Thus, the music on the tapes takes the form of a score whose rhythm results from the arrangement of the material. The temporal dimension of music is transformed into a spatial one, namely, into the perception of a picture.
Concerning form, the black monochrome surfaces are reminiscent of both Minimalism and Conceptual Art of the 60s and 70s. Nevertheless, the sternness of the rhythm and the conceptual use of the material are undermined again and again. By adding text, pictures, and objects Hildebrandt connects his pictures with the underground culture of the 80s whose sometimes subversive codes were not intended to be intelligible to all.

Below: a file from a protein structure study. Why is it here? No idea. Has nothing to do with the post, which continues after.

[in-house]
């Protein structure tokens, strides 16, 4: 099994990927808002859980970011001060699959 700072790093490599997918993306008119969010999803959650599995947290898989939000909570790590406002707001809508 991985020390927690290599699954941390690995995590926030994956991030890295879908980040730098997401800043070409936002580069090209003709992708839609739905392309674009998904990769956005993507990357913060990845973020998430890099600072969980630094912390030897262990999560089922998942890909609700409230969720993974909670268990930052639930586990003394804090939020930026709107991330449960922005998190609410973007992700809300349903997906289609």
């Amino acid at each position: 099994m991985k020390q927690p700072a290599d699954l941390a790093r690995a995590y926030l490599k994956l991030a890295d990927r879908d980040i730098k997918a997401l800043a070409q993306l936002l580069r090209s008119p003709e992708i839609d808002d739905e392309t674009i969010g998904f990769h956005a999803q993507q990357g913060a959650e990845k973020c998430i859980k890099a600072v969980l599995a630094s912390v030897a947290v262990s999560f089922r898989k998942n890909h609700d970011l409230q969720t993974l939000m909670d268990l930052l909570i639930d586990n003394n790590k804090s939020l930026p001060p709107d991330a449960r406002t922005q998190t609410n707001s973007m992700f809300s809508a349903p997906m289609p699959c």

Most of the titles, embedded texts and objects provide hidden clues to certain songs, lyrics, movies, or parties. For those who are familiar with the underlying frame of reference these clues evoke the song. If the song is remembered it becomes, so to speak, the soundtrack of the picture - in addition to its visual dimension. The conceptual aspect in Hildebrandt’s work becomes apparent through this refusal of visibility. Instead of a mere pictorial phenomenon, the subversive power of an invisible code of a counter culture is at work, which cannot be recognized by all.
Gregor Hildebrandt, born in 1974 in Bad Homburg, lives in Berlin since 1998 where he studied at Berlin University of the Arts (UdK). Recently his works were to be seen at Contemporary Art Museum St. Louis, USA, at Kunstverein Schwerte, Kunstverein Ludwigshafen, and at Kestnergesellschaft Hannover, to name just a few. He was awarded Vattenfall-Kunstpreis Energie 2008.